Any electrical signal gets radiated as a ‘radio’ transmission. The motor wires are carrying high currents, switched at 20,000 times per second. This background is also overlaid with any noise generated by the brushes. Clearly, you should reduce radiation from thee wires as much as practicable and the best way to do this is to keep them as short as possible and to make area of the open loop between then as small as possible.

In the first diagram the motor wires are widely separated and there is a large area of ‘loop’ between then, indicated by the gray area. This loop will act as an aerial, radiating any interference.

So run the two wires (M+ and M1) close to each other as shown in the second diagram where the area of the loop is very much reduced. If the wires are of a length that makes it possible, twist them together.

Motor body mountings

The motor body is generally a good screen. However there is coupling between it and the guts of the motor, so there will be a noise signal present on it. Exactly what you should do with this will depend on the design of the machine, but it will generally be screwed to the metal chassis and you have little choice of other action.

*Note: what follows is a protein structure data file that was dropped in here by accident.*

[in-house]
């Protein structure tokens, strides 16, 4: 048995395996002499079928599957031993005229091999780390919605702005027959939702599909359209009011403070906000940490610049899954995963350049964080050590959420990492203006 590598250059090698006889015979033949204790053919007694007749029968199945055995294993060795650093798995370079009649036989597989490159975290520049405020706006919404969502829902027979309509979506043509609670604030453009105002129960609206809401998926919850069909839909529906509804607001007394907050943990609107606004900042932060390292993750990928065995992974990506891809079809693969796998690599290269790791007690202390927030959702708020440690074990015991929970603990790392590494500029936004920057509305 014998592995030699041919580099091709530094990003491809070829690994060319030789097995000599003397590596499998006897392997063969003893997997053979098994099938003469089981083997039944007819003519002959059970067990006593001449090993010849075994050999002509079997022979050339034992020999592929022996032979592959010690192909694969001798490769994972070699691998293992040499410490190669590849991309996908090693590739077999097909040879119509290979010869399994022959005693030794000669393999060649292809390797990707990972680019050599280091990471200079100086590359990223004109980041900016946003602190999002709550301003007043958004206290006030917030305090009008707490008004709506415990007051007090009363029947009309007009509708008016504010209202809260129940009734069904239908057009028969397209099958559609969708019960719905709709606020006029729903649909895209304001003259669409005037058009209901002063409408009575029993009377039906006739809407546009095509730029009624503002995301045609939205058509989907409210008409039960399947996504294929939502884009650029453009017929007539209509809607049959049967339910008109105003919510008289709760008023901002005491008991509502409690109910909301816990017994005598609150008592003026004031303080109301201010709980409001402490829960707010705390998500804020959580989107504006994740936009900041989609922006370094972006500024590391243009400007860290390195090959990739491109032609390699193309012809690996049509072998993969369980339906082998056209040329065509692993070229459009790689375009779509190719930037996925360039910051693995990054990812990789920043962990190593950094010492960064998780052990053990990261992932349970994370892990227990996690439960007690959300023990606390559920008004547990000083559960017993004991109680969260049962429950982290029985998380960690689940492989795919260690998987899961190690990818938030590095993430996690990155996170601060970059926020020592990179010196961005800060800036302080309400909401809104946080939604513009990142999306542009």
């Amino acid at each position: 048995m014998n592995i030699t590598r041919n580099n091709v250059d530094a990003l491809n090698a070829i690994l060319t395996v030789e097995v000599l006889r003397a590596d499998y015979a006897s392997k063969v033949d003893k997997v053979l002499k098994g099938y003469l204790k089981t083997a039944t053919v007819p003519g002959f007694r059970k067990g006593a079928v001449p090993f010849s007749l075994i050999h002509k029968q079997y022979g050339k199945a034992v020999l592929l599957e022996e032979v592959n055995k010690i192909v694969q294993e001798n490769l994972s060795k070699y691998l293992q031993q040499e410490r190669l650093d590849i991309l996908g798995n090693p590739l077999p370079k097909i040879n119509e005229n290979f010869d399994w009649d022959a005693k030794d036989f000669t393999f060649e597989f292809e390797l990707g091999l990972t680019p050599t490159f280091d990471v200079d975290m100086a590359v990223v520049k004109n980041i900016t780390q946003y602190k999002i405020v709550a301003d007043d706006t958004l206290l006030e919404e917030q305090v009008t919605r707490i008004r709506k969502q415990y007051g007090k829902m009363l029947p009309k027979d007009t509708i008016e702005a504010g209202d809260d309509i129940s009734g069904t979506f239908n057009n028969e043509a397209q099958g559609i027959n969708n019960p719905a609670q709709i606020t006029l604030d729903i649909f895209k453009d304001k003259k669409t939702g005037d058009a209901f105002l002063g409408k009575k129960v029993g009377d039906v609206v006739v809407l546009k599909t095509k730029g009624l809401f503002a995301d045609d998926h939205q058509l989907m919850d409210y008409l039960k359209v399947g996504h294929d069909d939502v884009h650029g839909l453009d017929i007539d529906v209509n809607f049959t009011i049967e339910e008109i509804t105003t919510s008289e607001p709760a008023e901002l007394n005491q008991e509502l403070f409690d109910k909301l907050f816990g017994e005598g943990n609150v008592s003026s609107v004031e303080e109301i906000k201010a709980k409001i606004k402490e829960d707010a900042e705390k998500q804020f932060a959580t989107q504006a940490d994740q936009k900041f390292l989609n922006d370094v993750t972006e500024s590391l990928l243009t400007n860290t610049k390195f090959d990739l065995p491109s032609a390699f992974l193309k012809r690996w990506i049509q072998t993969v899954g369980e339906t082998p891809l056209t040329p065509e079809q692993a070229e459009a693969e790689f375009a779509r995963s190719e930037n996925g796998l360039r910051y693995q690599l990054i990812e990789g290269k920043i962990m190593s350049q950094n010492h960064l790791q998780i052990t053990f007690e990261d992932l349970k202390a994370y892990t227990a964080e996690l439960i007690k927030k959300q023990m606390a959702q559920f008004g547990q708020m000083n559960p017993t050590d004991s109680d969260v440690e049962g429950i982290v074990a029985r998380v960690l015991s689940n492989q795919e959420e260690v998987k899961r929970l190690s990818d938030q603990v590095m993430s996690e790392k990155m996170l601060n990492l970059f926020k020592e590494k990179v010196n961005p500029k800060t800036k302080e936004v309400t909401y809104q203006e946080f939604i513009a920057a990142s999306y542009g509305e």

Capacitive and inductive coupling

Any two wires running parallel to each other for any distance interact because of mutual inductance and capacitance. So consider which wires are likely to be ‘hot’, i.e. are connected to noise sources, and which are likely to be sensitive, i.e. connected to inputs where noise might get in and cause problems.